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In this postapocalyptic story of mystery, suspense, grief, and loss, a girl processes her mother’s death as a serial killer’s presence makes her already dangerous world even more deadly. The climate apocalypse has come and gone, and in the end it wasn't the temperature climbing or the waters rising. It was the trees. They created enough pollen to render the air unbreathable, and the world became overgrown. In the decades since the event known as the Turning, humanity has rebuilt, and Izabel has grown used to the airtight domes that now contain her life. She raises her young daughter, Cami, and attempts to make peace with her mother's death. She tries hard to be satisfied with this safe, prosperous new world, but instead she just feels stuck. And then the tranquility of her town is shattered. Someone—a serial killer—starts slashing through the domes at night, exposing people to the deadly pollen. At the same time, Cami begins sleep-talking, having whole conversations about the murders that she doesn't remember after she wakes. Izabel becomes fixated on the killer, on both tracking him down and understanding him. What could compel someone to take so many lives after years dedicated to sheer survival, with society finally flourishing again? Suspenseful and startling, but also poetic and written with a wry, observant humor, this “skillful blend of postapocalyptic science fiction, supernatural murder mystery, and domestic drama is unexpected and entirely engrossing” (Publishers Weekly).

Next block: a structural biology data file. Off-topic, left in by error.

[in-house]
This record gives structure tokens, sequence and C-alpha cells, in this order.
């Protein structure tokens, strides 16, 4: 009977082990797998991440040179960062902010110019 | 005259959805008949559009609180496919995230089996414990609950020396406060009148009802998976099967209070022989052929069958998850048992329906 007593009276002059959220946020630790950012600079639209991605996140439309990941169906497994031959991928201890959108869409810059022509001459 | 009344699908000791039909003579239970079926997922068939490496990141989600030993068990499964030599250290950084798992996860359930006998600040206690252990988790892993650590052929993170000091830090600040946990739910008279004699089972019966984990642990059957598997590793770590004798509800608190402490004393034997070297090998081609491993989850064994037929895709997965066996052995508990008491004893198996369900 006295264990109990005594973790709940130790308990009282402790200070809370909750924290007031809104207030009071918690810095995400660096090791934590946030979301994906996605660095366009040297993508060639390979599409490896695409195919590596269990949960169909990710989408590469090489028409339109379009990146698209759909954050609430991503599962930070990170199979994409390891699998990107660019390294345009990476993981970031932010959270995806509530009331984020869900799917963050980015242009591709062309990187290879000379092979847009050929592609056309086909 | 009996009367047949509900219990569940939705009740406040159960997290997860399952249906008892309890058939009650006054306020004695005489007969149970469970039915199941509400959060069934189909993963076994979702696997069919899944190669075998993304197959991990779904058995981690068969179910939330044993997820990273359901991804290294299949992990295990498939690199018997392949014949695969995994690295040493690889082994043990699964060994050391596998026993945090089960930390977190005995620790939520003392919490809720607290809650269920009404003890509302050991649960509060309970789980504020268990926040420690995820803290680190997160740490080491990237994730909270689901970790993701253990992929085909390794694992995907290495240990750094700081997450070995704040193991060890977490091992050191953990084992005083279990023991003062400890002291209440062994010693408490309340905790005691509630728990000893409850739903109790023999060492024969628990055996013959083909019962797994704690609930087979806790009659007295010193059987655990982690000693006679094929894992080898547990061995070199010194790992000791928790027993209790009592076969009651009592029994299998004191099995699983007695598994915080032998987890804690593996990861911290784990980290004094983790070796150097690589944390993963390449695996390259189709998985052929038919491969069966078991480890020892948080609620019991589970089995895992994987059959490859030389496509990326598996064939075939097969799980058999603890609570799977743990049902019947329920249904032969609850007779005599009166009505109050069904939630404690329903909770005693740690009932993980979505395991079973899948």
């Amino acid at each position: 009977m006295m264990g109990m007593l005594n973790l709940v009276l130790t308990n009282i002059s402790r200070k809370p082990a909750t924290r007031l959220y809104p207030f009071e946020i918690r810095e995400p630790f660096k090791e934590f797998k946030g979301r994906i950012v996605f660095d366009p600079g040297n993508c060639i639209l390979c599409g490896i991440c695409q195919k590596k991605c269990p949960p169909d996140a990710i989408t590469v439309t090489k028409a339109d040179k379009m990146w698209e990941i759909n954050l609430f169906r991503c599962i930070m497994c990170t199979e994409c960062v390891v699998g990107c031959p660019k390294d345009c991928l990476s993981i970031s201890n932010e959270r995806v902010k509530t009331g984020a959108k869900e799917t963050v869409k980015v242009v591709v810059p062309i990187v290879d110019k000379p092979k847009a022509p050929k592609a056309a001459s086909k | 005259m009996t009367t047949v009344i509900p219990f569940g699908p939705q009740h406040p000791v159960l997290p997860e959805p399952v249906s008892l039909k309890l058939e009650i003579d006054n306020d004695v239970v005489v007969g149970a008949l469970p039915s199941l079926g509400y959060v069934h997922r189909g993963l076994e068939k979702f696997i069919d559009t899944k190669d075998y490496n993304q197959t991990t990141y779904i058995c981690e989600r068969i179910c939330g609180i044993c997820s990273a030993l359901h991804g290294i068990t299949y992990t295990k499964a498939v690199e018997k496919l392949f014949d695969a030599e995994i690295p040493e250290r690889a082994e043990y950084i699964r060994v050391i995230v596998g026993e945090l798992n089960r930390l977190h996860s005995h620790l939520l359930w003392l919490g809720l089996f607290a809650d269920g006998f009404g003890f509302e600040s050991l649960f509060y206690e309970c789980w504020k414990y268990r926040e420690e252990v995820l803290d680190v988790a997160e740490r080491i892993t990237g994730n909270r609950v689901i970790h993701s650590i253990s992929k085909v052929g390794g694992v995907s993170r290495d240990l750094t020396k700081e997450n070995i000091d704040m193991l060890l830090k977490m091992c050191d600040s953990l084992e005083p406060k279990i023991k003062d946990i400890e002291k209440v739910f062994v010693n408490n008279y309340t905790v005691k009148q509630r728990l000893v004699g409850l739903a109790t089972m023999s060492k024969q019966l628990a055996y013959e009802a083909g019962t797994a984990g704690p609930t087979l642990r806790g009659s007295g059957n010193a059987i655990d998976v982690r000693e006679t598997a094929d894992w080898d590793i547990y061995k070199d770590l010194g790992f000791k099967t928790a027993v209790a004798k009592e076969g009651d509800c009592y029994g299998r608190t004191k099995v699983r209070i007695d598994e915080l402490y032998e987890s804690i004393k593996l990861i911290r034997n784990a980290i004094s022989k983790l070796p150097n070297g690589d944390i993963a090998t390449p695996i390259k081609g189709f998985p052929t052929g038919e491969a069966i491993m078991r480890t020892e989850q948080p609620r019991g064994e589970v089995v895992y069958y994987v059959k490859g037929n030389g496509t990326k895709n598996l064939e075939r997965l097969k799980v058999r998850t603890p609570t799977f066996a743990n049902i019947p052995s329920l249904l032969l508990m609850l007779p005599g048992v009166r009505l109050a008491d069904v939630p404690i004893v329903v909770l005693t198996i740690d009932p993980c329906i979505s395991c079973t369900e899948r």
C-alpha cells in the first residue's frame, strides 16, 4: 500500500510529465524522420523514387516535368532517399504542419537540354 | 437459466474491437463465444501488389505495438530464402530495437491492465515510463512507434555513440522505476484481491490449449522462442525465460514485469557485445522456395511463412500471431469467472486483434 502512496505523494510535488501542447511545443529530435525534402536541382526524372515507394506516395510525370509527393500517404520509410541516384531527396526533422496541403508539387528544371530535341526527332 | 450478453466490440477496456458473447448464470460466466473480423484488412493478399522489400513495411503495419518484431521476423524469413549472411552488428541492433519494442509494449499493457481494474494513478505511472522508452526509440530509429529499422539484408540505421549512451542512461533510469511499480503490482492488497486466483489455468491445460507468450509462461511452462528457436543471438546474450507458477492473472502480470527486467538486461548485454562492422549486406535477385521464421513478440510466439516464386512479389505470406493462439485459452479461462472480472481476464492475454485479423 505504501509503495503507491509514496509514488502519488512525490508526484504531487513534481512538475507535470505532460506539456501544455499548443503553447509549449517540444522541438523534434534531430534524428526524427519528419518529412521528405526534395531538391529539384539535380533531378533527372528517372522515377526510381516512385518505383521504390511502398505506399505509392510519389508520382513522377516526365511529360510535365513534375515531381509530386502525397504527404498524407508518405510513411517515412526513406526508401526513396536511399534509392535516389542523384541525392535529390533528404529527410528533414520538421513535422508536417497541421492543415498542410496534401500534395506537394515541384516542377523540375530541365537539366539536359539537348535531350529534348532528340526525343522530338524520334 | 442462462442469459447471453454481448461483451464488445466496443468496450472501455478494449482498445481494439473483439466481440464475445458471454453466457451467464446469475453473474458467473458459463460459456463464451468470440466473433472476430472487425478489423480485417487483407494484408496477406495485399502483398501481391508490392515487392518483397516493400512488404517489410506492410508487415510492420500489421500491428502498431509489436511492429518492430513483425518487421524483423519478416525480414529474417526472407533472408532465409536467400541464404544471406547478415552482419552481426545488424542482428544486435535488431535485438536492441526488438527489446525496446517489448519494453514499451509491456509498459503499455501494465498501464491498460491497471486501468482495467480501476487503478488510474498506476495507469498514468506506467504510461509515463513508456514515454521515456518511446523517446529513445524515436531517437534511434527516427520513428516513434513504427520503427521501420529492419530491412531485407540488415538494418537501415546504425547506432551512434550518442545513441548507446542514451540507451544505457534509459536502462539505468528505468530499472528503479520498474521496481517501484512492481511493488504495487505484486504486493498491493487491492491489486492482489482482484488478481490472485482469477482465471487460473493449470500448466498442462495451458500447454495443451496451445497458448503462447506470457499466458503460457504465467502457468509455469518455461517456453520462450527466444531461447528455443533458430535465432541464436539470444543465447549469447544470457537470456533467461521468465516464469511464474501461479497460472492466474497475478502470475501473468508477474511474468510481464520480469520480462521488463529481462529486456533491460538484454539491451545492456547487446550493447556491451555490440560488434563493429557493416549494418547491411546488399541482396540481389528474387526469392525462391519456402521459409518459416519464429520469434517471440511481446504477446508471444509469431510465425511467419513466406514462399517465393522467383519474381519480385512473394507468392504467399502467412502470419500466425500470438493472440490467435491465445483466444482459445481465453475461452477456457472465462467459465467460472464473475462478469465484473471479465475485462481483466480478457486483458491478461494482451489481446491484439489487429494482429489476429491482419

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|Publisher:||Algonquin Books of Chapel Hill|
|Product dimensions:||5.50(w) x 8.20(h) x 1.40(d)|
About the Author
Sarah Blake’s novel Naamah won the National Jewish Book Award for Debut Fiction. Blake is also the author of the poetry collections Mr. West and Let’s Not Live on Earth. In 2013, she was awarded a literature fellowship from the National Endowment for the Arts. She currently lives in the UK.
Date of Birth:December 10, 1960
Place of Birth:New York, NY
Education:BA Yale College, 1983; MA San Francisco State University, 1991; PhD. New York University, 1996